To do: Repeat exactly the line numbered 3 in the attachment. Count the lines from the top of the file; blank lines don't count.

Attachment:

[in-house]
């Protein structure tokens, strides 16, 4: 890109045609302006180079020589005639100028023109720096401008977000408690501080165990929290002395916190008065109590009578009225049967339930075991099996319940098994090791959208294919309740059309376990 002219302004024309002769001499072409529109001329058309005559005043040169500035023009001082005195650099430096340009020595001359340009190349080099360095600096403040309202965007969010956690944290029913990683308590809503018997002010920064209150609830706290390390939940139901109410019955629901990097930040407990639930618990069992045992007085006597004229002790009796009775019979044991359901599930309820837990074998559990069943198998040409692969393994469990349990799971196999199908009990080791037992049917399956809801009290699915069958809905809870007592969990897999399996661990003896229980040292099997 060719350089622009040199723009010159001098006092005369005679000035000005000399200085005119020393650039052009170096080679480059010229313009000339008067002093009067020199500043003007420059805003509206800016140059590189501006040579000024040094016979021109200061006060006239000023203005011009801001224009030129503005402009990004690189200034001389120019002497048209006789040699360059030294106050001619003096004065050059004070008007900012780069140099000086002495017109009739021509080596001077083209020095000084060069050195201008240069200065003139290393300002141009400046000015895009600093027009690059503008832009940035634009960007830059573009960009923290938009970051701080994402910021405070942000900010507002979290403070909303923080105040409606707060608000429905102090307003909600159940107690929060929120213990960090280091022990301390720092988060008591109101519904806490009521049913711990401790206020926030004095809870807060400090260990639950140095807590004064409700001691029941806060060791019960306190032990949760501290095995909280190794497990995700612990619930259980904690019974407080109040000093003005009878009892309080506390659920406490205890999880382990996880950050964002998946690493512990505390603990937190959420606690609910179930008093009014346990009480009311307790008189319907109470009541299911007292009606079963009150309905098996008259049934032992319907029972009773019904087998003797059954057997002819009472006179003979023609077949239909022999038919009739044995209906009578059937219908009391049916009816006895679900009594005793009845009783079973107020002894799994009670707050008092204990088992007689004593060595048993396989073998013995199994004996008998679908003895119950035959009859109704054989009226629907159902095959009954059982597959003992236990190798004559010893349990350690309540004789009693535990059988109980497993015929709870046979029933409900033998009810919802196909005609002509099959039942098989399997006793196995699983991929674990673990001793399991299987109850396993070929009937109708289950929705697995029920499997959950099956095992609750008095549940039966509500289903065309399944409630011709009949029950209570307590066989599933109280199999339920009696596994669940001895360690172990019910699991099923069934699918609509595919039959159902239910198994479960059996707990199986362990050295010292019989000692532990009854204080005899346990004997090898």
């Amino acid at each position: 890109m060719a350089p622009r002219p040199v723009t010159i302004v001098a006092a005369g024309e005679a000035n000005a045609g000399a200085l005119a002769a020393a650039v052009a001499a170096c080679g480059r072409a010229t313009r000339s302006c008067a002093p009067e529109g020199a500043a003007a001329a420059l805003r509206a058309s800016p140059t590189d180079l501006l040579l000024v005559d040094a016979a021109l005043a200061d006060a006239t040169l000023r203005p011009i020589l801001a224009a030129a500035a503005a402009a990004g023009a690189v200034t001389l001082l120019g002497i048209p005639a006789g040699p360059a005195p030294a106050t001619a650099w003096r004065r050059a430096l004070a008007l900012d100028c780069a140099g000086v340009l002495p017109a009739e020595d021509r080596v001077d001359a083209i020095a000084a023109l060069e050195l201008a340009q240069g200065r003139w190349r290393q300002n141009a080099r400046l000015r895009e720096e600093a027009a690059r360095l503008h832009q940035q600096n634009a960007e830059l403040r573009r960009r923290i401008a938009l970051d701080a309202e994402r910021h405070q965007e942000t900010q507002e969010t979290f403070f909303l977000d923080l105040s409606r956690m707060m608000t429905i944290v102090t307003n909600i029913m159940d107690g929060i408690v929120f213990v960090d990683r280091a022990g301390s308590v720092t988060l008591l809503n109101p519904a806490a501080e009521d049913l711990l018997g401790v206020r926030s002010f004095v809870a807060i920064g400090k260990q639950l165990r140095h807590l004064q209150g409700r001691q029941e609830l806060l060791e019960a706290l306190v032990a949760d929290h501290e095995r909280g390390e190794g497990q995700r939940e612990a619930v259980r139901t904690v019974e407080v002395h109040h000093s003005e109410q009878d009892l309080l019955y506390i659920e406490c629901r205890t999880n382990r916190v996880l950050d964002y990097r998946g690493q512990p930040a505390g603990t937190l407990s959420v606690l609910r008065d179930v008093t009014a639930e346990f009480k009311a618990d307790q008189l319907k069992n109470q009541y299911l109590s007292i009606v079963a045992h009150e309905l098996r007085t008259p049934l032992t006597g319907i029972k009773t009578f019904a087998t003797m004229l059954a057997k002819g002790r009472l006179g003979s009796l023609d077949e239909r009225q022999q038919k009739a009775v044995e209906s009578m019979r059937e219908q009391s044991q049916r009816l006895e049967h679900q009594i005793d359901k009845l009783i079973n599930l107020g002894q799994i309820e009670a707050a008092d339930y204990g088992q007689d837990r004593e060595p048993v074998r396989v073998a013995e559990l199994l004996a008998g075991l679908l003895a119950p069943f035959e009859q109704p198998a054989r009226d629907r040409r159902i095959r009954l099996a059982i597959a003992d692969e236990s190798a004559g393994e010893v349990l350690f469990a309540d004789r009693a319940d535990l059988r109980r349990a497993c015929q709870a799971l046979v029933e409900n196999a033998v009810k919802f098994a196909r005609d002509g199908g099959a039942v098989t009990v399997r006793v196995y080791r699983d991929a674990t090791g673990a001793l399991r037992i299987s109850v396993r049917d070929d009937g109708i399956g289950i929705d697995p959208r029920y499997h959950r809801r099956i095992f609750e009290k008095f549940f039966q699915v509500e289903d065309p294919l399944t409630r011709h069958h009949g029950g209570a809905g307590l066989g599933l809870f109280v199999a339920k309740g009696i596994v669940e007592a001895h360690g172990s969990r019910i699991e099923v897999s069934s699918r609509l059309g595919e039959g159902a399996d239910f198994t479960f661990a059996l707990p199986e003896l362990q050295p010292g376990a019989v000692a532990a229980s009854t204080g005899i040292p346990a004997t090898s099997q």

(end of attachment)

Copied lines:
């Amino acid at each position: 890109m060719a350089p622009r002219p040199v723009t010159i302004v001098a006092a005369g024309e005679a000035n000005a045609g000399a200085l005119a002769a020393a650039v052009a001499a170096c080679g480059r072409a010229t313009r000339s302006c008067a002093p009067e529109g020199a500043a003007a001329a420059l805003r509206a058309s800016p140059t590189d180079l501006l040579l000024v005559d040094a016979a021109l005043a200061d006060a006239t040169l000023r203005p011009i020589l801001a224009a030129a500035a503005a402009a990004g023009a690189v200034t001389l001082l120019g002497i048209p005639a006789g040699p360059a005195p030294a106050t001619a650099w003096r004065r050059a430096l004070a008007l900012d100028c780069a140099g000086v340009l002495p017109a009739e020595d021509r080596v001077d001359a083209i020095a000084a023109l060069e050195l201008a340009q240069g200065r003139w190349r290393q300002n141009a080099r400046l000015r895009e720096e600093a027009a690059r360095l503008h832009q940035q600096n634009a960007e830059l403040r573009r960009r923290i401008a938009l970051d701080a309202e994402r910021h405070q965007e942000t900010q507002e969010t979290f403070f909303l977000d923080l105040s409606r956690m707060m608000t429905i944290v102090t307003n909600i029913m159940d107690g929060i408690v929120f213990v960090d990683r280091a022990g301390s308590v720092t988060l008591l809503n109101p519904a806490a501080e009521d049913l711990l018997g401790v206020r926030s002010f004095v809870a807060i920064g400090k260990q639950l165990r140095h807590l004064q209150g409700r001691q029941e609830l806060l060791e019960a706290l306190v032990a949760d929290h501290e095995r909280g390390e190794g497990q995700r939940e612990a619930v259980r139901t904690v019974e407080v002395h109040h000093s003005e109410q009878d009892l309080l019955y506390i659920e406490c629901r205890t999880n382990r916190v996880l950050d964002y990097r998946g690493q512990p930040a505390g603990t937190l407990s959420v606690l609910r008065d179930v008093t009014a639930e346990f009480k009311a618990d307790q008189l319907k069992n109470q009541y299911l109590s007292i009606v079963a045992h009150e309905l098996r007085t008259p049934l032992t006597g319907i029972k009773t009578f019904a087998t003797m004229l059954a057997k002819g002790r009472l006179g003979s009796l023609d077949e239909r009225q022999q038919k009739a009775v044995e209906s009578m019979r059937e219908q009391s044991q049916r009816l006895e049967h679900q009594i005793d359901k009845l009783i079973n599930l107020g002894q799994i309820e009670a707050a008092d339930y204990g088992q007689d837990r004593e060595p048993v074998r396989v073998a013995e559990l199994l004996a008998g075991l679908l003895a119950p069943f035959e009859q109704p198998a054989r009226d629907r040409r159902i095959r009954l099996a059982i597959a003992d692969e236990s190798a004559g393994e010893v349990l350690f469990a309540d004789r009693a319940d535990l059988r109980r349990a497993c015929q709870a799971l046979v029933e409900n196999a033998v009810k919802f098994a196909r005609d002509g199908g099959a039942v098989t009990v399997r006793v196995y080791r699983d991929a674990t090791g673990a001793l399991r037992i299987s109850v396993r049917d070929d009937g109708i399956g289950i929705d697995p959208r029920y499997h959950r809801r099956i095992f609750e009290k008095f549940f039966q699915v509500e289903d065309p294919l399944t409630r011709h069958h009949g029950g209570a809905g307590l066989g599933l809870f109280v199999a339920k309740g009696i596994v669940e007592a001895h360690g172990s969990r019910i699991e099923v897999s069934s699918r609509l059309g595919e039959g159902a399996d239910f198994t479960f661990a059996l707990p199986e003896l362990q050295p010292g376990a019989v000692a532990a229980s009854t204080g005899i040292p346990a004997t090898s099997q």